Evaluating the Efficacy of Medication-Assisted Treatment for First Episode Psychosis: A Scoping Review
Tracy McClinton, DNP, APRN, AGACNP-BC, EBP-C
Health and Medical Administration | Investigative Techniques | Medicine and Health Sciences | Mental and Social Health | Nursing | Nursing Administration | Psychiatric and Mental Health | Psychiatric and Mental Health Nursing | Public Health and Community Nursing | Quality Improvement | Substance Abuse and Addiction
The Substance Abuse and Mental Health Services Administration (SAMHSA) recommends that individuals with substance use disorder (SUD) receive medicated-assisted treatment (MAT), as a complete approach to substance use treatment (SAMHSA, 2019). However, treatment measures using combination treatment for SUD in individuals experiencing first episode psychosis (FEP) are seldom used. This scoping review assesses the efficacy of MAT in conjunction with antipsychotics compared to the use of antipsychotic monotherapy for FEP individuals on hospital readmission rates.
The authors conducted a literature review utilizing PubMed, EBSCO, Elsevier, Google Scholar, PsychINFO, and Medline from August 2020 to November 2022. Key phrases in the database search included: first-episode psychosis, comorbid substance use, alcohol use disorder, cannabis use disorder, medication-assisted treatment, buprenorphine, methadone, and antipsychotics. Eligibility criteria included individuals experiencing psychosis defined by hallucination, delusion, or paranoia symptoms with co-occurring substance use. Inclusion criteria include publication within the past five years, English or available English translation, full text, institutional review board-approved, and peer-reviewed. Ultimately, we selected ten articles for this scoping review.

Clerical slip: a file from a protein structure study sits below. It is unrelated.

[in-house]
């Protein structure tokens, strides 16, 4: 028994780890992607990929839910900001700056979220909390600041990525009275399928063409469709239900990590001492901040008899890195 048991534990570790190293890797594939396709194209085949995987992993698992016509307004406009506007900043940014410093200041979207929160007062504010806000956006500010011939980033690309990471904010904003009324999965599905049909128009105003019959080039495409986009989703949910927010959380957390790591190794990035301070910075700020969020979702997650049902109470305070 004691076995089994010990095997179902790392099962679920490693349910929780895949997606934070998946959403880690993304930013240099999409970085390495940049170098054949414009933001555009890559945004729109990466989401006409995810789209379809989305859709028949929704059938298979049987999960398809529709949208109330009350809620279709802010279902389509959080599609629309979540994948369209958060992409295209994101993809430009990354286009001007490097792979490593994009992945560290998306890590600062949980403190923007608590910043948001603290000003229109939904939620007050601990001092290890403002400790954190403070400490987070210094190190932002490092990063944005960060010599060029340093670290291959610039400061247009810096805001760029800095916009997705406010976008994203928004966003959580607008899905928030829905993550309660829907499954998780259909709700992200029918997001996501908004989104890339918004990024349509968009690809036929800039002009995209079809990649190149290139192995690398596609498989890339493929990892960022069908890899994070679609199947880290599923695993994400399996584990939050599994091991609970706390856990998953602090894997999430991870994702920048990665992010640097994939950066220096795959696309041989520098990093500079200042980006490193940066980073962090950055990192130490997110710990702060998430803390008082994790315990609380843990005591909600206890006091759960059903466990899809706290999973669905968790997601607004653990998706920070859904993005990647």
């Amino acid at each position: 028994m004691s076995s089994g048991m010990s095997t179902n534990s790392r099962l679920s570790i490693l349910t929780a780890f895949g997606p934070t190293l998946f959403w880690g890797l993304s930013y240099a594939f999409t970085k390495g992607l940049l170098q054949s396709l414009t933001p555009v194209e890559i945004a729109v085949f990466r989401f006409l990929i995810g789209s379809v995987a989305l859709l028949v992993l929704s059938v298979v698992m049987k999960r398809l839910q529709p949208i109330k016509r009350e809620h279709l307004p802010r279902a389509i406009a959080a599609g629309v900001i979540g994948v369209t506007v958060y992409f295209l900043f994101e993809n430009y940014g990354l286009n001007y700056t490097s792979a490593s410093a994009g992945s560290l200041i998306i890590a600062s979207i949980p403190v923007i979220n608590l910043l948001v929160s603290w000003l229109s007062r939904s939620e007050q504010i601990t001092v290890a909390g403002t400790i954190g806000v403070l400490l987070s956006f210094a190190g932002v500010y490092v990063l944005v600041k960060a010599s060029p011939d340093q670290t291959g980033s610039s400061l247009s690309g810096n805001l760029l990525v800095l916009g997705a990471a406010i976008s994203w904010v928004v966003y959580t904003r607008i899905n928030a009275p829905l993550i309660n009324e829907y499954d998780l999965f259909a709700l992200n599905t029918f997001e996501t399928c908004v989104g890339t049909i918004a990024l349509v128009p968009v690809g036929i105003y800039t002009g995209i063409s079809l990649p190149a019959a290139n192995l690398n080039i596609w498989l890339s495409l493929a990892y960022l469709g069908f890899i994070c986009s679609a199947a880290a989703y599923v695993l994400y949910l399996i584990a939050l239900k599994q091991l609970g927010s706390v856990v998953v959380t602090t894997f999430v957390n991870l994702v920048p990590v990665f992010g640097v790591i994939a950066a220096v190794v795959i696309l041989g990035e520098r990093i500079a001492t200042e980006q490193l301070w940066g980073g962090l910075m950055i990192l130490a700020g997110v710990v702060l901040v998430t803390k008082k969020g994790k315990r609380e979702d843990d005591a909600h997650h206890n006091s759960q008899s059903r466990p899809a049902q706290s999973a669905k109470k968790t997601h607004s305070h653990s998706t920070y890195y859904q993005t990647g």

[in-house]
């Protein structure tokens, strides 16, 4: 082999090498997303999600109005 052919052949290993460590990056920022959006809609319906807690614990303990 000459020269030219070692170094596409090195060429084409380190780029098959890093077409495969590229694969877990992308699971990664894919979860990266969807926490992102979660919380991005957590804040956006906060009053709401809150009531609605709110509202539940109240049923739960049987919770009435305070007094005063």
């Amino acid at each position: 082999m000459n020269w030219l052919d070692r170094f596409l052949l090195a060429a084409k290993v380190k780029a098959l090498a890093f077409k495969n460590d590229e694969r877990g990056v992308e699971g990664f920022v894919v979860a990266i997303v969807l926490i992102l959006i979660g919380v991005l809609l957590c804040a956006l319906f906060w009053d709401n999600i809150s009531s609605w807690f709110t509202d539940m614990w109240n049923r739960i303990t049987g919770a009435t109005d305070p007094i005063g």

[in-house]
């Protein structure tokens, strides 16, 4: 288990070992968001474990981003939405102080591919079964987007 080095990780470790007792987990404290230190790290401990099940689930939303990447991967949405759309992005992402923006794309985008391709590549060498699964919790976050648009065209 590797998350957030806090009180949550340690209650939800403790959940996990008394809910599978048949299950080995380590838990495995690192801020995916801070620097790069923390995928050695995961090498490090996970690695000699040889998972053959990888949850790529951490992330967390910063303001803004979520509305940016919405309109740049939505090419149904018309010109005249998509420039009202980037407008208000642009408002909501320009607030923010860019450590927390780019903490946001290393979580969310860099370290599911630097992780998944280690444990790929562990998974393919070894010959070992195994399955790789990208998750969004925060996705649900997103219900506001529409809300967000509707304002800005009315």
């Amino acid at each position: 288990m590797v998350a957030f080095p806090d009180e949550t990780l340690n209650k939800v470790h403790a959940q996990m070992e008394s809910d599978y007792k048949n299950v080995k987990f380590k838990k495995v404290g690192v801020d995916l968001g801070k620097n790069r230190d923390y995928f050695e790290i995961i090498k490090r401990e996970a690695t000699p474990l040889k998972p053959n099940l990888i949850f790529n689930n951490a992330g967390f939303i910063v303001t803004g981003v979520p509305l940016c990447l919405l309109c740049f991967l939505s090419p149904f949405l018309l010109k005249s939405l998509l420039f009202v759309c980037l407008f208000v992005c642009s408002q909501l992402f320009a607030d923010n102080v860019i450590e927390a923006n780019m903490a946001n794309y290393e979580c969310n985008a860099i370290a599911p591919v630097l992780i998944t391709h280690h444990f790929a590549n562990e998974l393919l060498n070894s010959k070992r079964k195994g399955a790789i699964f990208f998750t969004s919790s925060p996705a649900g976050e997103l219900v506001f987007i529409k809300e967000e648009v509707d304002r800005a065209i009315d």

The ten articles demonstrated improvement of psychotic symptoms but showed mixed results in hospital readmission rates after combination therapy. The most notable restriction for this review was the paucity of published literature on MAT for FEP and comorbid substance use. Of the literature reviewed, patients experiencing comorbid FEP and SUDs were vulnerable to poor outcomes due to the illnesses, limited treatment options targeting both symptoms, and poor retention rates in MAT programs.
Implications for Nursing Practice
This scoping review highlights the treatment of comorbid SUD and FEP with the use of MAT to potentially reduce hospital readmission rates. There was insufficient evidence to outline targeted treatment regimens for our patient population; therefore, more research is needed in this area.
Thomas, Chanel MSN, APRN, FNP-BC, RN-BC; Wittenberg, Alexandra BSN, RN-BC; Anderson, Anttrenika BSN, RN; and McClinton, Tracy DNP, APRN, AGACNP-BC, EBP-C , "Evaluating the Efficacy of Medication-Assisted Treatment for First Episode Psychosis: A Scoping Review" (2023). Doctor of Nursing Practice Projects. Paper 71. http://dx.doi.org/10.21007/con.dnp.2023.0071.
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